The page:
Once again. Let us turn for a moment to the Mediterranean shores of Spain, and the mountains of Murcia. Those rocky heights, whose peaks stand out against the deep blue sky, scarcely support a blade of vegetation. The algarobas and olives at their bases are artificially supplied with soil. It is scarcely credible that these are the same mountains which, according to the forest-book of King Alfonso el Sabio, were once clothed to their summits with pines and other forest trees, while soft clouds and mist hung over a rounded, shaggy outline of wood where now the naked rocks make a hard line against the burnished sky. But Arab and Spanish chroniclers alike record the facts, and geographical science explains the cause. There is scarcely a district in the whole range of the civilized world where some equally interesting geographical story has not been recorded, and where the same valuable lessons may not be taught. This is comparative geography.[Pg 166]


That our youthful correspondents may not think we slight any of their favors, we would say that we regret exceedingly that our limited space compels us to print so few of their prettily worded and neatly written letters. We thank you all for your praise and hearty goodwill, but while we read all your comments on Young People with attention, as in that way we learn what pleases you best, we must choose for printing those letters which tell something of interest to other young readers.

To one thing we would call your attention. When you send drawings of "Wiggles" and other picture puzzles, be careful to do it on a separate piece of paper. Your letters are all recorded, and filed away, and if your idea for a "Wiggle" is drawn on the same piece of paper on which you write your letter, it makes confusion. We hope our young correspondents will pay attention to this suggestion.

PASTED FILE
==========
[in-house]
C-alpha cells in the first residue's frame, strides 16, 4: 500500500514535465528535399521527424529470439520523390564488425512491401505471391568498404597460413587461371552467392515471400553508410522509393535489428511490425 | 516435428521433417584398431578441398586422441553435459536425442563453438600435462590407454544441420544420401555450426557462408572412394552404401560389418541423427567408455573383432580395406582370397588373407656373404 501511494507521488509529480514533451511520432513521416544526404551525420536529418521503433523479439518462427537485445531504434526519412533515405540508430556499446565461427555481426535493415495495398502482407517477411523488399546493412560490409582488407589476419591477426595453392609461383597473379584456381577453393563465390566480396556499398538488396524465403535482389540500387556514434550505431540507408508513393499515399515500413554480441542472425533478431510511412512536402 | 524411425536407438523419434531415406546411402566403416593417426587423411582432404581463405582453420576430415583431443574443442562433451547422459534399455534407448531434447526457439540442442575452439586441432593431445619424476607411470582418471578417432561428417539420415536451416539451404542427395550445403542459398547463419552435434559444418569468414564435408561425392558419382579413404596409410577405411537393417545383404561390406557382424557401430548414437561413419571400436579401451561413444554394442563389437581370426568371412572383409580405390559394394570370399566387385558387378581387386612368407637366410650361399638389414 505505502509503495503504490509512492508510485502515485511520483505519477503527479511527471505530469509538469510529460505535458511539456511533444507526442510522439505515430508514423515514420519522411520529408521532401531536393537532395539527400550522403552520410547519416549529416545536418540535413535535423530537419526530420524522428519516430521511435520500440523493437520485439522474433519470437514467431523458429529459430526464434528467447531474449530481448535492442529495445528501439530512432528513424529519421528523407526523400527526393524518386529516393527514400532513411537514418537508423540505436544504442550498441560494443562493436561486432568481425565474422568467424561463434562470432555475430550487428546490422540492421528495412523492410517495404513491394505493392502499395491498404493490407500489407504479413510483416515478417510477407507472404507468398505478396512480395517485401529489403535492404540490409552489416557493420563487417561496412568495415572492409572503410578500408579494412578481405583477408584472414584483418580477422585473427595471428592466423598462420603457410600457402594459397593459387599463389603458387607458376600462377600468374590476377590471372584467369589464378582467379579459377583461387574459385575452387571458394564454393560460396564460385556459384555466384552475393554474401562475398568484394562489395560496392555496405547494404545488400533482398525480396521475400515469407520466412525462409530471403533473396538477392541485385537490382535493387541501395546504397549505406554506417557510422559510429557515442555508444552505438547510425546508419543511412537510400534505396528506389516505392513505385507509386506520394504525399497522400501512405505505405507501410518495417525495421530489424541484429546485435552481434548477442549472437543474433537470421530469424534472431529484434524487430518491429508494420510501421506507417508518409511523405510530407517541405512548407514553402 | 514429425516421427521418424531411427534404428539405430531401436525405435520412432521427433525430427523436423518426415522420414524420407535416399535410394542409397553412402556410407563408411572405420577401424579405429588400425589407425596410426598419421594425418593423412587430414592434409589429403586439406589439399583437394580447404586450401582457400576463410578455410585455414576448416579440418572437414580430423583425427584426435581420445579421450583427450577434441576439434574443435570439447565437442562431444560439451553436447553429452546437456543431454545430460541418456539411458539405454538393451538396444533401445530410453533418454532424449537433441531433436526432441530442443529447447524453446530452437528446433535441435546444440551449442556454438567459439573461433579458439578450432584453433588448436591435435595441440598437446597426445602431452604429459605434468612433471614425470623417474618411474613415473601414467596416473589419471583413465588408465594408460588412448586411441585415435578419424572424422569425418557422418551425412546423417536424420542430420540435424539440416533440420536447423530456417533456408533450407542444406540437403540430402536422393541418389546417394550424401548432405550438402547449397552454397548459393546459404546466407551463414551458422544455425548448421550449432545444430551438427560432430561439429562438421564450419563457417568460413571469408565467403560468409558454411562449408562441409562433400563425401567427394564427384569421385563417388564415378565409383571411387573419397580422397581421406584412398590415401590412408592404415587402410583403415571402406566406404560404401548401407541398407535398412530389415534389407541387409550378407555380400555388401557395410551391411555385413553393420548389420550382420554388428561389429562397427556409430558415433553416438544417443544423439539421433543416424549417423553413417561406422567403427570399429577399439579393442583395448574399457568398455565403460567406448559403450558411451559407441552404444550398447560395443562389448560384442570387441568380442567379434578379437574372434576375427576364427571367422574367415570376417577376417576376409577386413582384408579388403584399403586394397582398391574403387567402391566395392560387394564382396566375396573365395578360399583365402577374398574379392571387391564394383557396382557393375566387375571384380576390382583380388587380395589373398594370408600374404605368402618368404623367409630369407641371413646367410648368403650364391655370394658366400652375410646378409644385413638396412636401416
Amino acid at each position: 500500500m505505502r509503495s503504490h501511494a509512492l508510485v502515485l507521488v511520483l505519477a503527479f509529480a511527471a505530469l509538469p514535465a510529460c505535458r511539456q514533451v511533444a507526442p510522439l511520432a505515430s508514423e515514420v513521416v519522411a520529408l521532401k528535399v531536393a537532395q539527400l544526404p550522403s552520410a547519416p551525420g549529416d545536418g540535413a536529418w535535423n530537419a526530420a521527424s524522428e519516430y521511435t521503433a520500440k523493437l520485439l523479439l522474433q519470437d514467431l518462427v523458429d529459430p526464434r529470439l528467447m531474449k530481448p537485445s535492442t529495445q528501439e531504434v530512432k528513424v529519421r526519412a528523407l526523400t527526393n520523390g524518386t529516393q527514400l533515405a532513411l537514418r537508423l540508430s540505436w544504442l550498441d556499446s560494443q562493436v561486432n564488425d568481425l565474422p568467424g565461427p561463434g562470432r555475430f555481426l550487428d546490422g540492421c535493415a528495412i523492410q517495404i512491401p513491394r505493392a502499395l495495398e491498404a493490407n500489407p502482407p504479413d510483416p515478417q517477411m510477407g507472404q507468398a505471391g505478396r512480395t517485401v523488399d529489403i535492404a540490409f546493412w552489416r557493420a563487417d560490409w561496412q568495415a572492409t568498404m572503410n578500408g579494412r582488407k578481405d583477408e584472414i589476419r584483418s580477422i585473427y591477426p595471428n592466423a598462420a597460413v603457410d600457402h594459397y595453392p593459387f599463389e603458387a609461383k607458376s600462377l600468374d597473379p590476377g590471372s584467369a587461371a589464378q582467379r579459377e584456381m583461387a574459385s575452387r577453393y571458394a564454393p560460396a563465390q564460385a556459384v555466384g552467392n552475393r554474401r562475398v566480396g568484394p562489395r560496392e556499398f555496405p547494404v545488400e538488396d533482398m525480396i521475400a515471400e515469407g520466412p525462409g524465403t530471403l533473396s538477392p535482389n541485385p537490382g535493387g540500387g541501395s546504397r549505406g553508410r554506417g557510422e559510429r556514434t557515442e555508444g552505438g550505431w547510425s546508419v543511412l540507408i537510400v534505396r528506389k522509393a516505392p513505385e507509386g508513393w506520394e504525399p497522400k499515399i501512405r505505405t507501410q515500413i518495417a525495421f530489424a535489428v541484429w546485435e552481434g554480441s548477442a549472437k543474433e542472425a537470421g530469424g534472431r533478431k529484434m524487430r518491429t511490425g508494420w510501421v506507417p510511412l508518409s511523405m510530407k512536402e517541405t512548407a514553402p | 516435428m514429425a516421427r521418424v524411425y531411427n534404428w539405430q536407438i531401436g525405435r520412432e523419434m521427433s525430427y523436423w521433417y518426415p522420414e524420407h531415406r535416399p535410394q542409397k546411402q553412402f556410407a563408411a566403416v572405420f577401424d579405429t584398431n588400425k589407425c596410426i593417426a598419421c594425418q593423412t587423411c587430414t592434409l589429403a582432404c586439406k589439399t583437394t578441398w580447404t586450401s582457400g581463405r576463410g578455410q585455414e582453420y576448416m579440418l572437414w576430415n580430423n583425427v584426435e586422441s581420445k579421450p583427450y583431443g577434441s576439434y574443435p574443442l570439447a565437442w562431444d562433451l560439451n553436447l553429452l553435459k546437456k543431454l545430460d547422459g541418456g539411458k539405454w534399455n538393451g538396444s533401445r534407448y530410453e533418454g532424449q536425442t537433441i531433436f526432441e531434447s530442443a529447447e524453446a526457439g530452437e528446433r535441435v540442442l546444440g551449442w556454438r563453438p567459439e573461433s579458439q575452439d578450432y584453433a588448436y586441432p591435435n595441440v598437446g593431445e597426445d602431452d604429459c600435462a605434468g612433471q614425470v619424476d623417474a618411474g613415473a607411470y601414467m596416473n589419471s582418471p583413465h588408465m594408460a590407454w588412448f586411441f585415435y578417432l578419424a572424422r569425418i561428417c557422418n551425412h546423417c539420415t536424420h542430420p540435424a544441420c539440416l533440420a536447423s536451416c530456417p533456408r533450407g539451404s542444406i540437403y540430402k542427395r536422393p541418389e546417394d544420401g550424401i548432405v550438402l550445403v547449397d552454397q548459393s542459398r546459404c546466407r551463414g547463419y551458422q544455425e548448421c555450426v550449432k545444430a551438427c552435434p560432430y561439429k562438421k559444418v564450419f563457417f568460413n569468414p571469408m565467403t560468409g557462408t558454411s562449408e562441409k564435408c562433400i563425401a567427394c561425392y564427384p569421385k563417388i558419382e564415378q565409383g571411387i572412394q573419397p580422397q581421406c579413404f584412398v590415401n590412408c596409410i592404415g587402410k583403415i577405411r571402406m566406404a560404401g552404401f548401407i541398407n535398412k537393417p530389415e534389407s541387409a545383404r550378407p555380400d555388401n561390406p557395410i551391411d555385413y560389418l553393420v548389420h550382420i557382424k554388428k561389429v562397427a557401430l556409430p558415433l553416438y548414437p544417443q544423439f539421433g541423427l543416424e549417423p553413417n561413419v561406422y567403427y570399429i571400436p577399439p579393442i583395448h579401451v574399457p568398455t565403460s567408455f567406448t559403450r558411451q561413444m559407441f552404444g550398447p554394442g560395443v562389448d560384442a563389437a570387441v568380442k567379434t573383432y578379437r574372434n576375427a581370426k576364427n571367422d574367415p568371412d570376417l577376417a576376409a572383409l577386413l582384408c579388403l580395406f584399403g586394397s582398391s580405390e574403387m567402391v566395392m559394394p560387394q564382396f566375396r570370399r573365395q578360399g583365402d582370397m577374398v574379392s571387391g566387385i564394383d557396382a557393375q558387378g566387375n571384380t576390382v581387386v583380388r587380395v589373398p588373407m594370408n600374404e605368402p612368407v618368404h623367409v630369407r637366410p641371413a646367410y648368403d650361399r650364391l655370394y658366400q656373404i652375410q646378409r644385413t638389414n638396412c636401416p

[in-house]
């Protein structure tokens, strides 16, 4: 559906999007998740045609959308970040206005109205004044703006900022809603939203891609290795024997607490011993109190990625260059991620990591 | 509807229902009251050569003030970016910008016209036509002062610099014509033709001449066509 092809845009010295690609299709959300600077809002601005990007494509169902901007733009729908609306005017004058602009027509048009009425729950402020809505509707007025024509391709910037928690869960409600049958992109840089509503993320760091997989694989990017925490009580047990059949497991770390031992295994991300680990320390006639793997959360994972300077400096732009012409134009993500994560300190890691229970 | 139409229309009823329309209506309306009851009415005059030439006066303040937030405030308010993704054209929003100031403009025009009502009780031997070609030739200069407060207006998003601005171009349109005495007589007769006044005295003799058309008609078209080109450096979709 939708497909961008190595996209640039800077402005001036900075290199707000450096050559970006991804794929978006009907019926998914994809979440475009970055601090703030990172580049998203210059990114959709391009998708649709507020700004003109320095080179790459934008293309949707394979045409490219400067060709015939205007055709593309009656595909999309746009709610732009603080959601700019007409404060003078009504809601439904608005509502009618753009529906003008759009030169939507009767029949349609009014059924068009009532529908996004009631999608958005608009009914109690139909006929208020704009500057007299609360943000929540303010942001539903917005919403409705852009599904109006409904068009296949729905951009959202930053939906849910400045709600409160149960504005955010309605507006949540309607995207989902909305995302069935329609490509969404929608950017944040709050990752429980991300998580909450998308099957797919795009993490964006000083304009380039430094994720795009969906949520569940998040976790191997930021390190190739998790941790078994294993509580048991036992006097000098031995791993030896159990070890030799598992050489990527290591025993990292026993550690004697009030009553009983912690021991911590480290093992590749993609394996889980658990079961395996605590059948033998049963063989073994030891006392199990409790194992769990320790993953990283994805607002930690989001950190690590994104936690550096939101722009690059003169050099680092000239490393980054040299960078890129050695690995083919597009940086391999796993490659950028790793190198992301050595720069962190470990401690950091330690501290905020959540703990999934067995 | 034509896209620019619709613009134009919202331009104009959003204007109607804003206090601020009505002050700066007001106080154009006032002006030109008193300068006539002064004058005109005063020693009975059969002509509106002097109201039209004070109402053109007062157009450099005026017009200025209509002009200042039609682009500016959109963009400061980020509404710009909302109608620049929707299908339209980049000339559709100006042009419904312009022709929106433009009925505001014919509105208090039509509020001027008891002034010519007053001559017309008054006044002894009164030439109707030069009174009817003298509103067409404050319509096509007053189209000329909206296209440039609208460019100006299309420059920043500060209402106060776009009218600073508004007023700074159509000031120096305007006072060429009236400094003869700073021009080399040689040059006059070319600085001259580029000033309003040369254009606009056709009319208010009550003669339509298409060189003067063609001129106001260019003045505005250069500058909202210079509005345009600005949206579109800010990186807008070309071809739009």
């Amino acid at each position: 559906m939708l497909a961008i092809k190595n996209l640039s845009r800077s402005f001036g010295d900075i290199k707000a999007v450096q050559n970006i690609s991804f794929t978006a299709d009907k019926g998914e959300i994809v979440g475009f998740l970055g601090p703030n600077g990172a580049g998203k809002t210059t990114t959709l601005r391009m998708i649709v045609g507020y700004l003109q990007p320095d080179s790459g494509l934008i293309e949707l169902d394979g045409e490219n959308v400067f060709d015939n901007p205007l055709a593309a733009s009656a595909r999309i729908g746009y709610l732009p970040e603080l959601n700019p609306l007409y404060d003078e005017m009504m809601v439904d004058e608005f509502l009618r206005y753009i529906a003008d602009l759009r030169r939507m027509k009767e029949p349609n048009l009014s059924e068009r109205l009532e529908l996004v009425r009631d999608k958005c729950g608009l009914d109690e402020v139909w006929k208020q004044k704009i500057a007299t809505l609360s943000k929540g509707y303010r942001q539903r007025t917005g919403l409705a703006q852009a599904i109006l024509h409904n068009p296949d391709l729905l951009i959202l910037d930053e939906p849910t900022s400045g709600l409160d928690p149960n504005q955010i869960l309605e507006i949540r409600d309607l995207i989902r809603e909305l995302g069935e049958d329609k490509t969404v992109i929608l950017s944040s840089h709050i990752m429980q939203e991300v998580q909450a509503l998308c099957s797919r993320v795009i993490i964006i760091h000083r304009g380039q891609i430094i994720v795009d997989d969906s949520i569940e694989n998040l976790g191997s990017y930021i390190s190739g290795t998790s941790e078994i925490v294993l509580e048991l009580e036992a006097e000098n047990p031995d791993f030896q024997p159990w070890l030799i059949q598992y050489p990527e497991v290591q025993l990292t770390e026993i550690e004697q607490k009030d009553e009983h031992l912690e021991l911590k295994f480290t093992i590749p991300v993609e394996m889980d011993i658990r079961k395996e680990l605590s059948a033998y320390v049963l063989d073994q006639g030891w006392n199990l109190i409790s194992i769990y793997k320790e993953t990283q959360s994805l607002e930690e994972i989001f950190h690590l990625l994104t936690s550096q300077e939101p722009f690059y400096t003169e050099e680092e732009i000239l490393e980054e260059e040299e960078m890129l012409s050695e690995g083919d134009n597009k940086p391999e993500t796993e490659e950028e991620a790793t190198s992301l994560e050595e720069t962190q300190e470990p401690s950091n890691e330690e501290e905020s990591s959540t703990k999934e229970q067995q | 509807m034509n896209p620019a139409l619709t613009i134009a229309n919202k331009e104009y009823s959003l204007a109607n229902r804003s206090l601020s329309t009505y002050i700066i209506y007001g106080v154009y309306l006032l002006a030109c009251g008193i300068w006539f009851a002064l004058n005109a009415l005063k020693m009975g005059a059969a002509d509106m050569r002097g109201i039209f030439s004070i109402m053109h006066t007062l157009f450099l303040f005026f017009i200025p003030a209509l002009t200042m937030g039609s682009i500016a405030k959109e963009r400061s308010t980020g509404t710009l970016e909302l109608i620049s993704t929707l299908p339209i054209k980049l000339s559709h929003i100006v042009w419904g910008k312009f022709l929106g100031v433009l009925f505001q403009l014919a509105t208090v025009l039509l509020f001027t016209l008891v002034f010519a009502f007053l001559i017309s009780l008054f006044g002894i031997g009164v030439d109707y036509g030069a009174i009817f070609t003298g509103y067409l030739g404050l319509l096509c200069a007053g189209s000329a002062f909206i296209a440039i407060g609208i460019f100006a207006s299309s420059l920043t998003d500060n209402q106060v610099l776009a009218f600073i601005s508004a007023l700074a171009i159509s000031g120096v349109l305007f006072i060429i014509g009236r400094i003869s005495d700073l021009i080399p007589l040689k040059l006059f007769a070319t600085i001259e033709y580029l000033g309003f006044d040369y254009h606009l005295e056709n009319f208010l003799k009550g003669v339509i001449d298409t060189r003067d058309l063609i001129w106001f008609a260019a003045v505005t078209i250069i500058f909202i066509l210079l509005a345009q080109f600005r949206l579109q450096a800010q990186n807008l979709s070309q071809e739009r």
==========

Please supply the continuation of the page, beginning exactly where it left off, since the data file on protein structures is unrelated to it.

Ishpeming, Michigan.

In Harper's Young People, No. 10, Mr. Lossing wrote about "Putnam's Narrow Escape." He said his informant was General Ebenezer Mead. Please tell Mr. Lossing that General Mead was my great-grandfather. I am nine years old. I was born in Evergreen, Louisiana, and came North when I was only three weeks old, so I don't remember about any home but where I live now.

Ben Bryant Hill.

Del Norte, Colorado.

I am ten years old, and live away out in the Rocky Mountains. I went down to the hotel last night, and saw the twelve Ute chiefs who are on the way to Washington. Ouray, the head chief, had his wife with him. There being but one chair in the room, she very kindly sat flat upon the floor, and allowed her husband to occupy the chair.

Wallace S.

Sheepscott Bridge, Maine.